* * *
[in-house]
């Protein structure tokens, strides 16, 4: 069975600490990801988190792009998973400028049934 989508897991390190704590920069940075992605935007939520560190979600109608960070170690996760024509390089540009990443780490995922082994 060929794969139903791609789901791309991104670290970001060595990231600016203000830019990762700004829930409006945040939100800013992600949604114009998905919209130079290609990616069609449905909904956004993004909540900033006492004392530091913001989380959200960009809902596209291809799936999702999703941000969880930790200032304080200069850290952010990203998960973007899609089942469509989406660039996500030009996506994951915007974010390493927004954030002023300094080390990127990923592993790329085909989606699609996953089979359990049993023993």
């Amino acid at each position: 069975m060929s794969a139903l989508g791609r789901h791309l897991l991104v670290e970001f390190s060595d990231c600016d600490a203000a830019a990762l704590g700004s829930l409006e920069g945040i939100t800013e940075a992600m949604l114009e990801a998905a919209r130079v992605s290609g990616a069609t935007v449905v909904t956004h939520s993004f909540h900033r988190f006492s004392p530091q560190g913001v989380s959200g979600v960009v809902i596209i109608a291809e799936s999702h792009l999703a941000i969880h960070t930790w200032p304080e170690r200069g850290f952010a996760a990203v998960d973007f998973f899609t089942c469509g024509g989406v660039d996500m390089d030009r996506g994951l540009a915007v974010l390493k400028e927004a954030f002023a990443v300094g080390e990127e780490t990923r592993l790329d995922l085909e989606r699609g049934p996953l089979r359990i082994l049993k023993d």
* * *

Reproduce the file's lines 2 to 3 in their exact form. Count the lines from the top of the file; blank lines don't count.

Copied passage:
């Protein structure tokens, strides 16, 4: 069975600490990801988190792009998973400028049934 989508897991390190704590920069940075992605935007939520560190979600109608960070170690996760024509390089540009990443780490995922082994 060929794969139903791609789901791309991104670290970001060595990231600016203000830019990762700004829930409006945040939100800013992600949604114009998905919209130079290609990616069609449905909904956004993004909540900033006492004392530091913001989380959200960009809902596209291809799936999702999703941000969880930790200032304080200069850290952010990203998960973007899609089942469509989406660039996500030009996506994951915007974010390493927004954030002023300094080390990127990923592993790329085909989606699609996953089979359990049993023993």
């Amino acid at each position: 069975m060929s794969a139903l989508g791609r789901h791309l897991l991104v670290e970001f390190s060595d990231c600016d600490a203000a830019a990762l704590g700004s829930l409006e920069g945040i939100t800013e940075a992600m949604l114009e990801a998905a919209r130079v992605s290609g990616a069609t935007v449905v909904t956004h939520s993004f909540h900033r988190f006492s004392p530091q560190g913001v989380s959200g979600v960009v809902i596209i109608a291809e799936s999702h792009l999703a941000i969880h960070t930790w200032p304080e170690r200069g850290f952010a996760a990203v998960d973007f998973f899609t089942c469509g024509g989406v660039d996500m390089d030009r996506g994951l540009a915007v974010l390493k400028e927004a954030f002023a990443v300094g080390e990127e780490t990923r592993l790329d995922l085909e989606r699609g049934p996953l089979r359990i082994l049993k023993d």